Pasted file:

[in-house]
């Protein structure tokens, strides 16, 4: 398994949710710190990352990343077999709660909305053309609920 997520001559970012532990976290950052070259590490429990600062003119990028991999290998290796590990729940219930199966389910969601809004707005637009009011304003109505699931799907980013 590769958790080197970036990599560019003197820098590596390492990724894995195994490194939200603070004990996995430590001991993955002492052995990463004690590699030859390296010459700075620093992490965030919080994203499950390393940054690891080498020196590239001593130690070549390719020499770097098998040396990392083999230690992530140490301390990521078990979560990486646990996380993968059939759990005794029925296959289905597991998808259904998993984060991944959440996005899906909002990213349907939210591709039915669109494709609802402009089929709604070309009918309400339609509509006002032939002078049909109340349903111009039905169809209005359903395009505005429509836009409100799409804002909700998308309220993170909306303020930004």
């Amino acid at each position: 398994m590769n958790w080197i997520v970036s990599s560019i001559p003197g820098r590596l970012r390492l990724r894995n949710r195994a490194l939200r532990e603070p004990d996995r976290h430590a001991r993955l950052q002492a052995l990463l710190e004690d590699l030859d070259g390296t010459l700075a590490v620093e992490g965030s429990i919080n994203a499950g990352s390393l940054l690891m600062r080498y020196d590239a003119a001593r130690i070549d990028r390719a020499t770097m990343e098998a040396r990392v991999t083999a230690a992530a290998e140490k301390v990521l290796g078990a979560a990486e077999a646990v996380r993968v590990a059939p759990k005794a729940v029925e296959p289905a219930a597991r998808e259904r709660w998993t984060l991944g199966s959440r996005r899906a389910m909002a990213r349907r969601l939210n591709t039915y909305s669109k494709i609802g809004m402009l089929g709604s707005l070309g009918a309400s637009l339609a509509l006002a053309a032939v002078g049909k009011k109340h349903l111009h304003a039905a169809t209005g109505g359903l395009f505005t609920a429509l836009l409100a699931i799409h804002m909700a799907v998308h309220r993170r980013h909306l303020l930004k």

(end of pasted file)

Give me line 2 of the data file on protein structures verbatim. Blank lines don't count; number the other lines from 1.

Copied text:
């Protein structure tokens, strides 16, 4: 398994949710710190990352990343077999709660909305053309609920 997520001559970012532990976290950052070259590490429990600062003119990028991999290998290796590990729940219930199966389910969601809004707005637009009011304003109505699931799907980013 590769958790080197970036990599560019003197820098590596390492990724894995195994490194939200603070004990996995430590001991993955002492052995990463004690590699030859390296010459700075620093992490965030919080994203499950390393940054690891080498020196590239001593130690070549390719020499770097098998040396990392083999230690992530140490301390990521078990979560990486646990996380993968059939759990005794029925296959289905597991998808259904998993984060991944959440996005899906909002990213349907939210591709039915669109494709609802402009089929709604070309009918309400339609509509006002032939002078049909109340349903111009039905169809209005359903395009505005429509836009409100799409804002909700998308309220993170909306303020930004």